Drones as industry disruptors

In an industry with rapidly evolving technology, what role can drones play? DNV GL talks to Pulkit Jaiswal from SwarmX about the future of autonomous drones.

Podcast: Drones industry disruptors

Referencing areas like infrastructure and asset management, Pulkit explores how drones are disrupting the way we think about inspections. We talk about the importance of real time data acquisition and how high speed data can facilitate decision-making. Importantly for the renewable energy industry, Pulkit explains how drones can help to improve project efficiency and reduce costs.


Read the transcription here


NARRATOR            Welcome to the DNV GL Talks Energy podcast series. Electrification, rise of renewables and new technologies supported by more data and IT systems, are transforming the power system. Join us each week as we discuss these changes with guests from around the industry.

MATHIAS STECK    Welcome to the DNV GL Podcast series. Today I am at the Singapore start up SwarmX and I’m sitting here with CEO and Founder Pulkit. Good afternoon Pulkit.

PULKIT JAISWAL    Afternoon, Mathias, thanks for having me.

MATHIAS STECK    Well, I’m very excited about this today, here being at your new site. We want to talk a bit about drones today, especially autonomous drones. But before we get there it would be great if you could introduce yourself, as well as SwarmX.


PULKIT JAISWAL My name is Pulkit and I’m the founder and CEO of SwarmX; and SwarmX is focused on providing fully autonomous drone technology for a vast spectrum of applications, ranging from security and surveillance, to infrastructure and asset monitor. And a little bit about myself – my background is mostly in artificial intelligence and machine learning, and those are the two key pieces of robotic systems today. And my personal ambition in life is to automate a lot of things that are really inefficient in various processes using robots. And SwarmX is really my first step to do that.

MATHIAS STECK    Right, actually you gave me a good lead into this topic earlier. So DNV GL to a big extent is also a company doing inspections. And when this whole drone technology came up, we considered this a disruptor to our business. But then when I met you during a presentation at the Hub here in Singapore, it struck me that, in fact, autonomous drones are a disruptor of the disruptive technology, or disruptive drone technology. So, I’d like to understand a little bit more what your view is where drone technology will go in the future, and what that will do actually to the industry. For example,  for companies like ours.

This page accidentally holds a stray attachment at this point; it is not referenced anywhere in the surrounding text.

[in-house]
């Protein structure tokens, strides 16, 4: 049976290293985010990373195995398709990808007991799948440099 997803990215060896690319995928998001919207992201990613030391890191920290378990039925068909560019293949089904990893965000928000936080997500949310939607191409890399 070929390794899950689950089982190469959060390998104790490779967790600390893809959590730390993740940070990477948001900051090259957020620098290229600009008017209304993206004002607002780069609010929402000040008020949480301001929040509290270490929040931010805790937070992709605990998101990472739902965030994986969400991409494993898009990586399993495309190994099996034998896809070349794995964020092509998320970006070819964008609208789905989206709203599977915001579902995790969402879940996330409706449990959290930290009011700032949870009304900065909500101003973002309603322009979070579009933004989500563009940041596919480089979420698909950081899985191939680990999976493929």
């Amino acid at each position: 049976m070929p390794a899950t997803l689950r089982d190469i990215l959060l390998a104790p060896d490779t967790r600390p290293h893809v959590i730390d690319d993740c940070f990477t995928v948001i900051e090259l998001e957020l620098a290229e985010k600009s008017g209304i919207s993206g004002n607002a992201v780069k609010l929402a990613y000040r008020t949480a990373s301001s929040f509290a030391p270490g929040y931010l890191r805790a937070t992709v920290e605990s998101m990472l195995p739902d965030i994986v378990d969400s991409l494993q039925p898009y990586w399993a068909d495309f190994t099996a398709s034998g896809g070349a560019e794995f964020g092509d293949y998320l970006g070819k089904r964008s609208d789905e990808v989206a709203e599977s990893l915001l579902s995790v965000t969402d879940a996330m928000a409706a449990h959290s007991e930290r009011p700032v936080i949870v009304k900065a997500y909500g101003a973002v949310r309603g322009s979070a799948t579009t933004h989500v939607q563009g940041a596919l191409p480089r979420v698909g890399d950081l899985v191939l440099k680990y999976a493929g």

PULKIT JAISWAL    Sure, so, the way I see drones right now I think drones are becoming extremely commoditised as is the case with any hardware product.


The margins are really low, and people keep adding new features over a period of time, but the process of adding those features is extremely slow. And over time, people will simply buy the cheapest drone that’s available. So, it’s basically a commodity, the way I see it. And if I were to draw an analogy I would say that drones are where computers were in the early 70s, when you had IBM running computers for big banks, because those computers were really big and they would often break down. And then the personal computer really revolutionised everything because you did not need many people to run drones for you. And this is the case with pilots right now, pilots operate drones and then you need a safety pilot to make sure that the pilot is doing the right thing. Although drones are disrupting the industrial inspection space, there’s a huge leverage right now for companies like SwarmX to come up and say, “Hey, what if we automate this entire process just like the personal computer operated automated mainframe computers?” and really killed the need to have pilots. And over time, what’s going to happen, is companies like SwarmX will build extremely reliable systems that completely remove the need to have people on the ground. And this is really the disruptor of the disruptor.